1920(4) from showing that the costs fall within the
subsections limited allowance for the costs of making
copies of any materials where the copies are necessarily
obtained for use in the case.
Furthermore, we do not think it is significant that the
Federal Rules of Civil Procedure provide for the discovery of
ESI or that the parties agreed to exchange responsive and
discoverable ESI. (A. 79.) Indeed, there is a presumption .
. . that the responding party must bear the expense of
complying with discovery requests. Oppenheimer Fund,
Inc. v. Sanders, 437 U.S. 340, 358 (1978). A responding
party, however, may invoke the district courts discretion
under Rule 26(c) to grant orders protecting him from undue
burden or expense in [complying with discovery requests],
including orders conditioning discovery on the requesting
partys payment of the costs of discovery. Id. Here, neither

28

Hoosier nor DMS obtained a cost-shifting protective order.


We are consequently limited to shifting only those costs
explicitly enumerated in 1920.11 Crawford Fitting Co., 482
U.S. at 441.
11

In addition to CBT Flint Partners, LLC, Hoosier


relies on a recent decision from the Federal Circuit, Synopsys,
Inc. v. Ricoh Co. (In re Ricoh Co. Patent Litigation), 661 F.3d
1361 (Fed. Cir. 2011), in support of its position that electronic
discovery costs are taxable under 1920(4). In that case, the
parties had agreed to have a third party vendor load and host
e-mails in native format in a secure document review
database. Id. at 1364-65. Furthermore, the parties agreed to
share the cost of creating and maintaining the document
review database. Id. at 1365. The Federal Circuit, although
finding that the cost of an agreed-upon database that served as
the platform for the parties to obtain documents was taxable,
reversed the District Courts award of those costs because the
parties had agreed to share that expense. Id. at 1367. In re
Ricoh Patent Litigation is plainly distinguishable because the
parties had agreed to the creation of a specific document
review database by a specific vendor for document
production purposes, unlike this case, where Hoosier and
DMS retained their own electronic discovery consultants.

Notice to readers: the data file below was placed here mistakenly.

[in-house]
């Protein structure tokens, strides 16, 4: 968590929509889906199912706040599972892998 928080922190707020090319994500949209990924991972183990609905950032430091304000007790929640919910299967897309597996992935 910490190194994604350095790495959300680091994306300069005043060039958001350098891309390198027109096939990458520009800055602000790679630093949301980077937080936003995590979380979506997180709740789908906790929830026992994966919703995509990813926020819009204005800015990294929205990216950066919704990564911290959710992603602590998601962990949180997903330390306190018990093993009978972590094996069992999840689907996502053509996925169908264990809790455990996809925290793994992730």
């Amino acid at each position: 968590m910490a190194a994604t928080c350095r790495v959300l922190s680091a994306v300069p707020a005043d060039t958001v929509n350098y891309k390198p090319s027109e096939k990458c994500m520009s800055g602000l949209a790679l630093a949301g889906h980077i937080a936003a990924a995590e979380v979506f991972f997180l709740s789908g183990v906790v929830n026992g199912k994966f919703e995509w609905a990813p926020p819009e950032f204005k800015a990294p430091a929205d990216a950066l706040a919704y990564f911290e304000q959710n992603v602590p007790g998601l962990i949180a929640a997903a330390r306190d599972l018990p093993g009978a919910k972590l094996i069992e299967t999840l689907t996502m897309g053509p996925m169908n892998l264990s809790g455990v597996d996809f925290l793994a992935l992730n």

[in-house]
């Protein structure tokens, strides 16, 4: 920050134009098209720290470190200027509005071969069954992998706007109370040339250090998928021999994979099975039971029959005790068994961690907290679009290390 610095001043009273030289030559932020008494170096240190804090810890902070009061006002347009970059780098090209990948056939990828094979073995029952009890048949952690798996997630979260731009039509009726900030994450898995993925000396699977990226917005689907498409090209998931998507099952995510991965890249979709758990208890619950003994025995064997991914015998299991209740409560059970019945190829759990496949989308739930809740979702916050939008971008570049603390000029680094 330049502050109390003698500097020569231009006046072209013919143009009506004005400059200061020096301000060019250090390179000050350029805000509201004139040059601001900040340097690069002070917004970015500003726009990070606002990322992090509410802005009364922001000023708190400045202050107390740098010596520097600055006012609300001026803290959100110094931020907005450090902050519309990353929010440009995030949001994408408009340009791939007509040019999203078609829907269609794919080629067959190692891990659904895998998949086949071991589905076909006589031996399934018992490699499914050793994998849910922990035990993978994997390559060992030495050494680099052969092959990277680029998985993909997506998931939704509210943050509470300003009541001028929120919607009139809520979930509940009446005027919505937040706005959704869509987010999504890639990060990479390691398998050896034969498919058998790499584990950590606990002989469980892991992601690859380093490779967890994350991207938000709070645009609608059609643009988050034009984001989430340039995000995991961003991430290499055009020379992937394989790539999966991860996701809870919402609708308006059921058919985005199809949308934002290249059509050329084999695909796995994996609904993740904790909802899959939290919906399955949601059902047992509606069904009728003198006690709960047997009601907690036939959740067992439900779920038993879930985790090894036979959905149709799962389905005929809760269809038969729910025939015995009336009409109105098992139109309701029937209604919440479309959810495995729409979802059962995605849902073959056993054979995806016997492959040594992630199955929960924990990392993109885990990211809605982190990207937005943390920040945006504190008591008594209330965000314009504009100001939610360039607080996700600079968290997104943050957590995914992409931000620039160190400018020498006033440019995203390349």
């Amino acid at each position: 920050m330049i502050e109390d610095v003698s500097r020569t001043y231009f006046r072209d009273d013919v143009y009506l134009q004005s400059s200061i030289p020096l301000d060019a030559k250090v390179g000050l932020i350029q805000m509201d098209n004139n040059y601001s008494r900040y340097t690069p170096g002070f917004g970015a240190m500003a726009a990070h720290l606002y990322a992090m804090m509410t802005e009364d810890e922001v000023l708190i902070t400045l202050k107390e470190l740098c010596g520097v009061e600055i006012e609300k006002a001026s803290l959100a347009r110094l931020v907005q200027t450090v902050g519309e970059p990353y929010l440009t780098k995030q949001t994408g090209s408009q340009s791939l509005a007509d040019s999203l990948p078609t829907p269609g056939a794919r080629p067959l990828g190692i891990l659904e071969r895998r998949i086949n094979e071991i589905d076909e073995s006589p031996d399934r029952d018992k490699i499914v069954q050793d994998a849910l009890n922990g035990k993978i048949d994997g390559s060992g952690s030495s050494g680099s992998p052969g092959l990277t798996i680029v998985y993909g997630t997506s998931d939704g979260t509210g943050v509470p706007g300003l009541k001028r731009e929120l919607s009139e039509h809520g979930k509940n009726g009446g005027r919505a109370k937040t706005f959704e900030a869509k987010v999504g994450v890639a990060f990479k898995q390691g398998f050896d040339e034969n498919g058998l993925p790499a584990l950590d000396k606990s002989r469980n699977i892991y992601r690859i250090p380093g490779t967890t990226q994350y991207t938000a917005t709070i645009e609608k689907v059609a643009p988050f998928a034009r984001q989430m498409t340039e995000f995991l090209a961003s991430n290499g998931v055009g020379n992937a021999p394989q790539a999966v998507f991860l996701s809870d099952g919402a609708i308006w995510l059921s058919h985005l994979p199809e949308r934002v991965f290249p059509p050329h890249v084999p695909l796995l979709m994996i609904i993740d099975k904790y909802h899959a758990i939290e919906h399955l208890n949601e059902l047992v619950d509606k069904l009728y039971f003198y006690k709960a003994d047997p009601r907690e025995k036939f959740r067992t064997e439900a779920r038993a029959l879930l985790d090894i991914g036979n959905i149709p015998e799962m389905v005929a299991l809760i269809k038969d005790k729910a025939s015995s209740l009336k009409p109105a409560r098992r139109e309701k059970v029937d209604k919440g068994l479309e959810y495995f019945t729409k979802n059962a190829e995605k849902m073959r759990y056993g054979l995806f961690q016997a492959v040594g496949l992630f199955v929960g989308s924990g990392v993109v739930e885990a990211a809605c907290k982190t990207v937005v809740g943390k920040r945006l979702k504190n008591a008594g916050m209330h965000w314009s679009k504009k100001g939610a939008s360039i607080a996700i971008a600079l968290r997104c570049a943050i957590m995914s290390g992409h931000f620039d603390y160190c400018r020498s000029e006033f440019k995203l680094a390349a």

Furthermore, we have acknowledged that the costs of
conversion to an agreed-upon production format are taxable
as the functional equivalent of making copies. It is all the
other activity, such as searching, culling, and deduplication,
that are not taxable. In re Ricoh Patent Litigation affords no
assistance to Hoosier and DMS in this regard, as it did not
address the question of whether the activities undertaken by
the electronic discovery vendors in this case are the
equivalent of making copies.

29

III.
Neither the language of 1920(4), nor its history,
suggests that Congress intended to shift all the expenses of a
particular form of discoveryproduction of ESIto the
losing party. Nor can such a result find support in Supreme
Court precedent, which has accorded a narrow reading of the
cost statute in other contexts. See, e.g., Crawford Fitting Co.,
482 U.S. at 442. Although there may be strong policy
reasons in general, or compelling equitable circumstances in a
particular case, to award the full cost of electronic discovery
to the prevailing party, the federal courts lack the authority to
do so, either generally or in particular cases, under the cost
statute.12
In sum, we conclude that of the numerous services the
vendors performed, only the scanning of hard copy
documents, the conversion of native files to TIFF, and the
transfer of VHS tapes to DVD involved copying, and that
the costs attributable to only those activities are recoverable
under 1920(4)s allowance for the costs of making copies
of any materials. Those costs total $30,370.42. We find that
none of the charges imposed by DMSs vendor are taxable,
12

Cost-shifting may be effected during the course of


litigation, either by agreement or pursuant to court order
issued under the authority of Fed. R. Civ. P. 26. After
litigation, cost-shifting may be ordered as a sanction for
vexatious conduct that reflects bad faith, as opposed to
misunderstanding, bad judgment, or well-intentioned zeal.
LaSalle Natl Bank v. First Conn. Holding Grp., LLC, 287
F.3d 279, 289 (3d Cir. 2002) (citations omitted).

30

and that the award in favor of Hoosier should be reduced by


$95,210.13, the difference between the electronic discovery
vendors charges awarded by the District Court ($125,580.55)
and the charges of Hoosiers electronic discovery vendors we
find taxable ($30,370.42). We will accordingly vacate the
District Courts award of costs and remand to the District
Court to re-tax costs in accordance with this opinion.

31